Habitat degradation

The degradation of a species' habitat may alter the fitness landscape to such an extent that the species is no longer able to survive and becomes extinct. This may occur by direct effects, such as the environment becoming toxic, or indirectly, by limiting a species' ability to compete effectively for diminished resources or against new competitor species.

Habitat degradation through toxicity can kill off a species very rapidly, by killing all living members through contamination or sterilizing them. It can also occur over longer periods at lower toxicity levels by affecting life span, reproductive capacity, or competitiveness. DDT played such a role in killing off bald eagles and other birds by thinning the egg shell walls of affected birds, thus lowering the survivability of offspring. Since this effect was discovered, DDT has been banned in many parts of the world and affected bird populations are recovering.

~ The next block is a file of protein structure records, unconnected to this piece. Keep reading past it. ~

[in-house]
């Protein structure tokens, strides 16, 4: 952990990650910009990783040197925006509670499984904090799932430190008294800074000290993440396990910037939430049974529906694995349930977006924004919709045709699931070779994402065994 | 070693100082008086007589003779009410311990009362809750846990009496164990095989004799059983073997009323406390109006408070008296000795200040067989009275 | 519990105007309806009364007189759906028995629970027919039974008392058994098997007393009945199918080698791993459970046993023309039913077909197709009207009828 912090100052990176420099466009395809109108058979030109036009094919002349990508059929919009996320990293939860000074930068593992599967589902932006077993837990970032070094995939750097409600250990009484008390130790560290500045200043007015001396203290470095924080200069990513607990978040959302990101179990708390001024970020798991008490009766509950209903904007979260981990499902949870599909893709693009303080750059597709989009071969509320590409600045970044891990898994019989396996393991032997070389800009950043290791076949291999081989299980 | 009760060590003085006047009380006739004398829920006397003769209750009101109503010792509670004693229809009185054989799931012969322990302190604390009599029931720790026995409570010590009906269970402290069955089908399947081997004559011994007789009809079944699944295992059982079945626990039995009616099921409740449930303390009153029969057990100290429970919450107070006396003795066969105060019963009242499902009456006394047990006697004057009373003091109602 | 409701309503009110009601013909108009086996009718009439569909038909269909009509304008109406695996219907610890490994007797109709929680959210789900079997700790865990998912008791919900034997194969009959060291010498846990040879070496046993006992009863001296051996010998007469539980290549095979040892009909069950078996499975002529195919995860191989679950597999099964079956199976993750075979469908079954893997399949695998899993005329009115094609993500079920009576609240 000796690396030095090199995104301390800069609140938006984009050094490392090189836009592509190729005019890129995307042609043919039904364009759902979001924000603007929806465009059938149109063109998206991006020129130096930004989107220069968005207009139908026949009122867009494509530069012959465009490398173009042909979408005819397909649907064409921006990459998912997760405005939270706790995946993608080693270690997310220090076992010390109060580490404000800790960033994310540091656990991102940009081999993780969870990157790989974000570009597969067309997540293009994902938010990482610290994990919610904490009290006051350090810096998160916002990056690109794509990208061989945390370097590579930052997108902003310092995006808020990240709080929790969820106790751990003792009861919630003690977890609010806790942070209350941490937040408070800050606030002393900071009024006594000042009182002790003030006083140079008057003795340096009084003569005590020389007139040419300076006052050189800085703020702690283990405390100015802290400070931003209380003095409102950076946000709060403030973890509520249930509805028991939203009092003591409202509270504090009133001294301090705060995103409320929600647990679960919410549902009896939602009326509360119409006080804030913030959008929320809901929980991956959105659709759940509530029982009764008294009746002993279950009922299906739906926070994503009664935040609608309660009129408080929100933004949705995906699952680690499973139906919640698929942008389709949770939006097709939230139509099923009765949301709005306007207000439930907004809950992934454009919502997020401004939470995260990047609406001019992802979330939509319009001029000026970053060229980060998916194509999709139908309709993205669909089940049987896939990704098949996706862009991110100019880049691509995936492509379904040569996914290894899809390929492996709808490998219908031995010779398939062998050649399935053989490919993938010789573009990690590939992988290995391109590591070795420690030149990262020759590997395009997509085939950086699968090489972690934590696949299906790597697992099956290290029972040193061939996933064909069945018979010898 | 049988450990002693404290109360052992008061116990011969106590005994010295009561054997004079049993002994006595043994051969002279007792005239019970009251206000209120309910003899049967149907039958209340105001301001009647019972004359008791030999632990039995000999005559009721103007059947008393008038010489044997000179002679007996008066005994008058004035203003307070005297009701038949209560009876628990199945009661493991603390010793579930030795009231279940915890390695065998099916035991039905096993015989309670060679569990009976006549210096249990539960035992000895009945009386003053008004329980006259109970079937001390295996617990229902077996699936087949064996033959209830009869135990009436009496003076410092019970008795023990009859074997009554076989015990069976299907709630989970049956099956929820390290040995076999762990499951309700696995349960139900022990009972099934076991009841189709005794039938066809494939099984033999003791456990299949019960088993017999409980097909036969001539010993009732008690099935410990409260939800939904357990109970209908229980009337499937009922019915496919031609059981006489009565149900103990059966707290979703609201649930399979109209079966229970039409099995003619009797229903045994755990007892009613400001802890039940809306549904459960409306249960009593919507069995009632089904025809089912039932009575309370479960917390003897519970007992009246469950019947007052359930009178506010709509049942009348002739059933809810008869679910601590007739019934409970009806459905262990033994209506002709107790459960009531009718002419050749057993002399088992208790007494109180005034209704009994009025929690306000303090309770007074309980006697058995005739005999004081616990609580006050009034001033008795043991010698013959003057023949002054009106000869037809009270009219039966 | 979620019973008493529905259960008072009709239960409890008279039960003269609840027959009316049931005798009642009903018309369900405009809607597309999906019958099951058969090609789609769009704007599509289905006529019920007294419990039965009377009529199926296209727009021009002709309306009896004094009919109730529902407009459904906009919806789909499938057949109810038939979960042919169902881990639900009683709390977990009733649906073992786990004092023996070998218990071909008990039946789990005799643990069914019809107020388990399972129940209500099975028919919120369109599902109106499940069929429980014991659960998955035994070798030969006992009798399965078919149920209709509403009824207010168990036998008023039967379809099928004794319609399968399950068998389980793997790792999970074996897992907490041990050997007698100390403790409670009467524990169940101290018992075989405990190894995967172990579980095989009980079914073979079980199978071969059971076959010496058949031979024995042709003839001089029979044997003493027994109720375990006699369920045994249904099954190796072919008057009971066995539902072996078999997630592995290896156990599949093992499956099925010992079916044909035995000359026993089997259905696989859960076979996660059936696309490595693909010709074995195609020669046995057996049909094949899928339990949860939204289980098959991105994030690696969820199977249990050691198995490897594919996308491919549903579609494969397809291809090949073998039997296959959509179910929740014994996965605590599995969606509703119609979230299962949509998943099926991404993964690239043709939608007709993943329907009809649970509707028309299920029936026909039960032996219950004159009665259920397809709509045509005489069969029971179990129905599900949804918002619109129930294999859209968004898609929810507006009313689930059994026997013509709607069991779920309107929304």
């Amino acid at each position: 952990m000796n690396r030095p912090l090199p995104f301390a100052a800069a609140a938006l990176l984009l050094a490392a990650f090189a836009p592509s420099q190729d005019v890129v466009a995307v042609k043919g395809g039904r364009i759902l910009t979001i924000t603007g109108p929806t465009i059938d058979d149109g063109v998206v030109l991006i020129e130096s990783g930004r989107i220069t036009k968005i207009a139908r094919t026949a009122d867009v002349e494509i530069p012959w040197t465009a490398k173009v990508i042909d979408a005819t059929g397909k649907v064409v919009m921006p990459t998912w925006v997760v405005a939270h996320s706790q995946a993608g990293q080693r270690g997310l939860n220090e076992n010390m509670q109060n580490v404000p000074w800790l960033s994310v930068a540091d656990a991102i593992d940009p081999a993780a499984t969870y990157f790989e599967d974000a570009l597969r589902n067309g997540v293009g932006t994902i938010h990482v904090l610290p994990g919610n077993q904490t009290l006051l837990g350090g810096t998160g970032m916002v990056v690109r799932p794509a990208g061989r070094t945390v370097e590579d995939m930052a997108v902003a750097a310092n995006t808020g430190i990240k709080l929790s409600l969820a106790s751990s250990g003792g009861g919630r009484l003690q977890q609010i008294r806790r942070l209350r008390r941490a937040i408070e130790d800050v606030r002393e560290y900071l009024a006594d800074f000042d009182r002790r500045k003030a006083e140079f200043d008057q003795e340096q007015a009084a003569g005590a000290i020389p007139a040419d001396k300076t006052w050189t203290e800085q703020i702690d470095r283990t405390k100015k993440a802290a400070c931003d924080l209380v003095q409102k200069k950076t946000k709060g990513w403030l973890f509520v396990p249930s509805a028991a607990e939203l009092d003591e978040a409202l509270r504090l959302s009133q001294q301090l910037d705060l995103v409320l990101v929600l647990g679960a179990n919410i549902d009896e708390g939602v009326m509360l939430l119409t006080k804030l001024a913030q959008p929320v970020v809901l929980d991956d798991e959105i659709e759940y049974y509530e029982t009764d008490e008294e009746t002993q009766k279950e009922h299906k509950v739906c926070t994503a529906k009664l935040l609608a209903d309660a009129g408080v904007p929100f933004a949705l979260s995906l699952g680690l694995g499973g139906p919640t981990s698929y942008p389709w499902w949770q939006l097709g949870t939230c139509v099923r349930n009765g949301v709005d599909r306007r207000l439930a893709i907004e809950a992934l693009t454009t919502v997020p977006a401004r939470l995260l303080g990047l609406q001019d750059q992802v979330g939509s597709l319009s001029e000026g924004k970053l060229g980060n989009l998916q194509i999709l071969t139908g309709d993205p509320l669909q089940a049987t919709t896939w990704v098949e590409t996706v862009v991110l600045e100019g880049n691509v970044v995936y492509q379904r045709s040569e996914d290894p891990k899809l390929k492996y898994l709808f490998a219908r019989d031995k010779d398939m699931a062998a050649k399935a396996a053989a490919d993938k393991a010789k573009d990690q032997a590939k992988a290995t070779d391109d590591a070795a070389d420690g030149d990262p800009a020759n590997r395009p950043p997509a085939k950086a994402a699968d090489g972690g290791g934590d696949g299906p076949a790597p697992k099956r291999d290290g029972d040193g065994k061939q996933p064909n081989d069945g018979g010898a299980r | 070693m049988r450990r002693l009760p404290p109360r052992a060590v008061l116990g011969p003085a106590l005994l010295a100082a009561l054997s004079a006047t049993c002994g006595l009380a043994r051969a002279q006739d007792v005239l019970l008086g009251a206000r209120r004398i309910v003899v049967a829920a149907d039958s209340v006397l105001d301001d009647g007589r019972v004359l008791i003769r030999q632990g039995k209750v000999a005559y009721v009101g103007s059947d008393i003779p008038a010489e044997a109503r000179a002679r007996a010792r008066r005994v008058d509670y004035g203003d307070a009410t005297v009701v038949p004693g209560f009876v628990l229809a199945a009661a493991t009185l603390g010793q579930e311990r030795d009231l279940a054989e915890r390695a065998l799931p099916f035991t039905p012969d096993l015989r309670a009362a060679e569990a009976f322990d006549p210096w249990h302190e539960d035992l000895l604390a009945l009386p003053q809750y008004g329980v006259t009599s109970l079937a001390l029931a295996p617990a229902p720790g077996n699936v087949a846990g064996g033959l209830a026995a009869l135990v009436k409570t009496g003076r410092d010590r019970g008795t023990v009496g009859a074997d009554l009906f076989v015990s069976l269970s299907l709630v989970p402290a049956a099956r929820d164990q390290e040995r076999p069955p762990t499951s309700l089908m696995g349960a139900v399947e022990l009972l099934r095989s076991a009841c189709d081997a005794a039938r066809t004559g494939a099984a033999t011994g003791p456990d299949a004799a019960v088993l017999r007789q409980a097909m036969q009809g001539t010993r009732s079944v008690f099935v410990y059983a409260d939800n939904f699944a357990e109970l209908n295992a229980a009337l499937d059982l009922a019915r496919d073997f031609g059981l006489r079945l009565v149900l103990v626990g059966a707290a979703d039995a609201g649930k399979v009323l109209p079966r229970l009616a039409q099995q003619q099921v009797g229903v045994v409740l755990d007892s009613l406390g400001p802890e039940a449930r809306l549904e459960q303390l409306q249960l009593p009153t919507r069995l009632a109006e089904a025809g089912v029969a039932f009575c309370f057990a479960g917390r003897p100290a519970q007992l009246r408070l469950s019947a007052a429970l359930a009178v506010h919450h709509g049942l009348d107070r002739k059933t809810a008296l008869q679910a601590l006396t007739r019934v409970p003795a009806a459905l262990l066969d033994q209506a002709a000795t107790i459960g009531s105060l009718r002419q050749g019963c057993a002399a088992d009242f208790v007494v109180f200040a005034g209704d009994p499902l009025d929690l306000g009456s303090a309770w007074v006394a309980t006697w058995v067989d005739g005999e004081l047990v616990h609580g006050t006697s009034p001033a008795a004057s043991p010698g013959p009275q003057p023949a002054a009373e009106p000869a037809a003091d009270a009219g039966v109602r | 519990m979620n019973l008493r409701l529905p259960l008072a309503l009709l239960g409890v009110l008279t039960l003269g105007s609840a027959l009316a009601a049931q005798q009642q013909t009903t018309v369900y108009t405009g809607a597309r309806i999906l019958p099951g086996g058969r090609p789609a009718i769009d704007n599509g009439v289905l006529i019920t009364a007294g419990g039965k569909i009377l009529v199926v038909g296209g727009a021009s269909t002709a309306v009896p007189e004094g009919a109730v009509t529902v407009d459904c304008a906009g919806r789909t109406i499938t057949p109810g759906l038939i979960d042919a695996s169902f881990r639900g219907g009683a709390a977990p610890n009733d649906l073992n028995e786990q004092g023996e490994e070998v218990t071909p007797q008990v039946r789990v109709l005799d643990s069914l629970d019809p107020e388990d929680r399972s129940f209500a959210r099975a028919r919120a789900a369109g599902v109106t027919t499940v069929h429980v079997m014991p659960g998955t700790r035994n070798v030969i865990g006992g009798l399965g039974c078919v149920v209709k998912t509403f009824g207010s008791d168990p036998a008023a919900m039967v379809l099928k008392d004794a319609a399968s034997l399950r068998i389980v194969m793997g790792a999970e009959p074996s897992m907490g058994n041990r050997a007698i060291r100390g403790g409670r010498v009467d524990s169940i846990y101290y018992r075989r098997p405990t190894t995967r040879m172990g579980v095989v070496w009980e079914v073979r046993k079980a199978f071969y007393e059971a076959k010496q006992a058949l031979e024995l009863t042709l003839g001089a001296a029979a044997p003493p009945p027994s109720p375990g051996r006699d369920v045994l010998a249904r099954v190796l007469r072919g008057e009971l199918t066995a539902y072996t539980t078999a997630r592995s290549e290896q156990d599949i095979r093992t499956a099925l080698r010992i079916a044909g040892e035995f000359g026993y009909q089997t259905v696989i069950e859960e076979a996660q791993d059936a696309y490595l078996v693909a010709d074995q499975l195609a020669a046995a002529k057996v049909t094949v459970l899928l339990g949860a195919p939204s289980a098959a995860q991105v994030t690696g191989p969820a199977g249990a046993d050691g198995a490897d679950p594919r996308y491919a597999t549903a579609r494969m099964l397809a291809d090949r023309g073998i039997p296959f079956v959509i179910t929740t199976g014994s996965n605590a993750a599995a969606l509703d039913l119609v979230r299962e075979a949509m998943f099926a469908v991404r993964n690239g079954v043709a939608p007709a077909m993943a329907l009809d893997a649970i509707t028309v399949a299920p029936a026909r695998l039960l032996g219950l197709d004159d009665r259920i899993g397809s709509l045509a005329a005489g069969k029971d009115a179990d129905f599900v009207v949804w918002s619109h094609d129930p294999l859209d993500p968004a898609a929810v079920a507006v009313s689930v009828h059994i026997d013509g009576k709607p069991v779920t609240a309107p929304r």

Habitat degradation can also take the form of a physical destruction of niche habitats. The widespread destruction of tropical rainforests and replacement with open pastureland is widely sited as an example of this; elimination of the dense forest eliminated the infrastructure needed by many species to survive. For example, a fern that depends on dense shade for protection from direct sunlight can no longer survive with no forest to house it.